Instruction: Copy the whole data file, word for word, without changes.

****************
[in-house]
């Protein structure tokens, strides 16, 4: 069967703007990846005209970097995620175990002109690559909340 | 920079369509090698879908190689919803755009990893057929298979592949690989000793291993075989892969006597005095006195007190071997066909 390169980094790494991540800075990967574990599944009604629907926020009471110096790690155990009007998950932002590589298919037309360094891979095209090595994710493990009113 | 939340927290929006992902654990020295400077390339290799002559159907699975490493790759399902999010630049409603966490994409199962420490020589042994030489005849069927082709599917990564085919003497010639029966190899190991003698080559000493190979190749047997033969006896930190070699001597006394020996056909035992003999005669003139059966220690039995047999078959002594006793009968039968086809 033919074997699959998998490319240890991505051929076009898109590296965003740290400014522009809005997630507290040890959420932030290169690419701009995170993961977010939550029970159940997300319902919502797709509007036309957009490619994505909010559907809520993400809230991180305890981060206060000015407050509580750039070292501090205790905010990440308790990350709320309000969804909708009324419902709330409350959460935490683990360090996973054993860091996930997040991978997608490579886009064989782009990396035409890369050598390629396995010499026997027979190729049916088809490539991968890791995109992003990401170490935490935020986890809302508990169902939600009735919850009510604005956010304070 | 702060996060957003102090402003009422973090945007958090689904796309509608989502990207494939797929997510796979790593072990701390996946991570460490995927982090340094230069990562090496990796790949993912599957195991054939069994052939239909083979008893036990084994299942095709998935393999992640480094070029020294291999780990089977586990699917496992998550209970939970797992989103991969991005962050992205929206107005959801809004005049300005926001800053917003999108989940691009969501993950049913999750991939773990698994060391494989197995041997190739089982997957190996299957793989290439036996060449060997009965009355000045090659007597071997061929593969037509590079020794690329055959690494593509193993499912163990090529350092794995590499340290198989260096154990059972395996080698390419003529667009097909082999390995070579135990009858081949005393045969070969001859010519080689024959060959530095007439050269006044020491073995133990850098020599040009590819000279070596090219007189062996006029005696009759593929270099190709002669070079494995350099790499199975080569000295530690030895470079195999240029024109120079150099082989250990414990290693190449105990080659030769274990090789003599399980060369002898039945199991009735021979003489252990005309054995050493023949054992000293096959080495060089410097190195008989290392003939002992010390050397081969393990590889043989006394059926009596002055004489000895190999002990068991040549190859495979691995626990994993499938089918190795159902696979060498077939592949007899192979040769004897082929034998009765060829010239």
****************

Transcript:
[in-house]
């Protein structure tokens, strides 16, 4: 069967703007990846005209970097995620175990002109690559909340 | 920079369509090698879908190689919803755009990893057929298979592949690989000793291993075989892969006597005095006195007190071997066909 390169980094790494991540800075990967574990599944009604629907926020009471110096790690155990009007998950932002590589298919037309360094891979095209090595994710493990009113 | 939340927290929006992902654990020295400077390339290799002559159907699975490493790759399902999010630049409603966490994409199962420490020589042994030489005849069927082709599917990564085919003497010639029966190899190991003698080559000493190979190749047997033969006896930190070699001597006394020996056909035992003999005669003139059966220690039995047999078959002594006793009968039968086809 033919074997699959998998490319240890991505051929076009898109590296965003740290400014522009809005997630507290040890959420932030290169690419701009995170993961977010939550029970159940997300319902919502797709509007036309957009490619994505909010559907809520993400809230991180305890981060206060000015407050509580750039070292501090205790905010990440308790990350709320309000969804909708009324419902709330409350959460935490683990360090996973054993860091996930997040991978997608490579886009064989782009990396035409890369050598390629396995010499026997027979190729049916088809490539991968890791995109992003990401170490935490935020986890809302508990169902939600009735919850009510604005956010304070 | 702060996060957003102090402003009422973090945007958090689904796309509608989502990207494939797929997510796979790593072990701390996946991570460490995927982090340094230069990562090496990796790949993912599957195991054939069994052939239909083979008893036990084994299942095709998935393999992640480094070029020294291999780990089977586990699917496992998550209970939970797992989103991969991005962050992205929206107005959801809004005049300005926001800053917003999108989940691009969501993950049913999750991939773990698994060391494989197995041997190739089982997957190996299957793989290439036996060449060997009965009355000045090659007597071997061929593969037509590079020794690329055959690494593509193993499912163990090529350092794995590499340290198989260096154990059972395996080698390419003529667009097909082999390995070579135990009858081949005393045969070969001859010519080689024959060959530095007439050269006044020491073995133990850098020599040009590819000279070596090219007189062996006029005696009759593929270099190709002669070079494995350099790499199975080569000295530690030895470079195999240029024109120079150099082989250990414990290693190449105990080659030769274990090789003599399980060369002898039945199991009735021979003489252990005309054995050493023949054992000293096959080495060089410097190195008989290392003939002992010390050397081969393990590889043989006394059926009596002055004489000895190999002990068991040549190859495979691995626990994993499938089918190795159902696979060498077939592949007899192979040769004897082929034998009765060829010239």